Flyball is among the fastest-growing dog sports in North America, according to Brett Williams of The United Flyball League International. This canine relay race features teams of four dogs and four handlers competing head-to-head with other teams to complete the flyball course in as little time as possible, says Williams.

“Each dog covers a total distance of 102 feet on the course and has to negotiate eight hurdles,” explains Williams. “After jumping the first four hurdles, the dog must trigger, release and catch a ball from a spring-loaded box. The dog must then carry the ball back over the four original hurdles.” After the first dog completes the course, the other dogs take their turns. Check out the video to see a competition in action.

Lead dogs have been clocked at up to an incredible 20 miles per hour. The canine players are so fast that an electronic sensor system is usually used to start the dogs and to judge their passes. Some dogs can complete the course in just 3.7 seconds, with entire teams zipping through at just more than 15 seconds.

Flyball Training and Strategy
Leerie Jenkins, chair of the board of directors of the North American Flyball Association, first became involved in the sport in the late 1990s. “I joined a dog club, looking for activities I could do with my first dog, a Border Collie named Bella,” he says. “That dog club was mainly a disc dog club, and we decided to try this sport called flyball. So we bought a book on training flyball and never looked back.”

He adds, “It’s addictive and a lot of fun. The dogs absolutely go crazy over flyball.”

Training consists of going to classes, team practices, and/or training at home. Seminars are also available. “You need to build a good working relationship with your dog and also have them love to work for you,” says Jenkins. “They need to learn how to come to you when called, even when there are distractions.”

Dogs need to be speedy, but not too eager. If a dog takes its turn too soon, the dog is fouled and must rerun, most likely spoiling the team’s chance for a win.

Who Can Participate?
“Flyball is a very inclusive dog sport,” says Jenkins. Here are the requirements:

  • Flyball dogs must be at least 1 year old.
  • Your dog must be physically able to safely compete. Have your pet checked out by a veterinarian first.
  • Your dog should get along well with other dogs.
  • Border Collies and Jack Russell Terriers tend to ace flyball -- but all breeds and breed mixes are welcome!
  • Small dogs are part of the game’s strategy. Hamilton explains that since each team’s hurdle heights are dependent on the height of their shortest racer, teams usually include a smaller dog to reduce the hurdle height.
  • Senior dogs can play too. Jenkins explains that a veterans’ class for dogs over the age of 7 has “less strenuous requirements, so the older dogs can enjoy playing too.”
  • Keep in mind that human participants must be in good shape, given flyball’s fast-paced action.


Check out a flyball competition first to see what you think. Guests are always welcome. Jenkins suggests that you “talk to people, observe, and sign up for a class or practices.”

Check out the NAFA Flyball Locator Board online to find a club near you.

Send Your Dog to Camp

When you start planning that trip to the Bahamas, do you ever wonder if your dog needs a vacation too?

That’s right. Instead of sending your dog off to a kennel, consider a dog camp, where a typical day may include splashing joyfully in a river, tumbling in the snow, or racing in a pack down a grassy field. It’s all about giving your dog much-needed exercise, socialization and the freedom to just be a dog -- and also about assuaging your guilt as you lie on the beach.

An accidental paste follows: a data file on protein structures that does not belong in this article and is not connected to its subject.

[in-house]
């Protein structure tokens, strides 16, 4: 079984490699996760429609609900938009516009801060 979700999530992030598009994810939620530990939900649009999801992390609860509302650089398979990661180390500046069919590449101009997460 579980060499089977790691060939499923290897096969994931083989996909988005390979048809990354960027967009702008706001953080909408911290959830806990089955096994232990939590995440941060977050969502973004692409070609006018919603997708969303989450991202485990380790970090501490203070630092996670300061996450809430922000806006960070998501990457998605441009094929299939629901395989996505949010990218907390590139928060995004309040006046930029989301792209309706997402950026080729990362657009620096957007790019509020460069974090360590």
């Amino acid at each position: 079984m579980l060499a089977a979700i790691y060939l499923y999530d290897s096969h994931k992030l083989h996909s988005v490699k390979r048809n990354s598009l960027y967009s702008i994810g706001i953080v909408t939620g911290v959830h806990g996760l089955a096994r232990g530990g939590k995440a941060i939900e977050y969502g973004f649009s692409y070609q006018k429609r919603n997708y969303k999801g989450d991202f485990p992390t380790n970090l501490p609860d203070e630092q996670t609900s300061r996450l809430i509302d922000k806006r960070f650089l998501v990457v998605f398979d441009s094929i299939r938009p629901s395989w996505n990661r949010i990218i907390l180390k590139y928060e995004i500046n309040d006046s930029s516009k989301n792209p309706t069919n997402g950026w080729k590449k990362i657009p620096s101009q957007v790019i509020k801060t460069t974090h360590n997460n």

A Real Nature Experience
That was the thinking behind Glencadia Dog Camp in upstate New York. Will Pflaum, a Brooklynite, opened the camp in 2005 with a notion to offer city dogs some country living. His camp is 15 acres of unfenced, unfettered fun. “Camp is just a good way to describe it -- it’s rougher, exciting and fun,” he says. Camps are often a distance away from metropolitan areas to offer that authentic nature experience. Glencadia is 135 miles outside New York City, but it offers free shuttle service.

To send your dog to camp, you’ll need to meet some requirements. Like kennels, most camps require spaying or neutering your dog; vaccines for rabies, distemper, parvo and kennel cough; plus a dog license. Prices range from $20 to $40 daily -- a rate comparable to those of kennels in big cities -- with no extra charges for additional play times.

For that money, your dog gets a pretty good deal. Up in the snowy mountains of Southern California, for instance, at Double Dog Ranch , “dogs can run and play all day and have companionship,” says owner Dana Ridland. “It’s for dogs that like to be dogs and not little humans.” The camp environment is perfect for retrievers, pointers, herders, terriers and other breeds that are social and active, says Ridland.

What to Expect From Dog Adventure Camps
Be aware that being in the great outdoors can come with a risk of minor injury, Pflaum says. However, the benefits far outweigh those risks. “Better to have a physical injury, like a nick or a scratch, than a psychological one from being alone all day,” he says.

Good camps also ensure that everybody gets along. Michaela Hewett, a Glencadia regular, expects the humans to monitor canine clashes. For example, Pflaum put Hewett’s puppy retriever on a long leash until they were confident her dog was welcome in the pack. Technology can help ease any concerns you might have and let you know your dog is thriving. “When I check the webcam, I see the dogs are having a fantastic time,” says Hewett. That peace of mind can help you enjoy your vacation too.

If you’re looking forward to spending quality time with your dog after your time away, though, be warned: Your dog might need a vacation after its vacation. Dogs often come home bone-tired from all the excitement and play. But it’s a good kind of tired.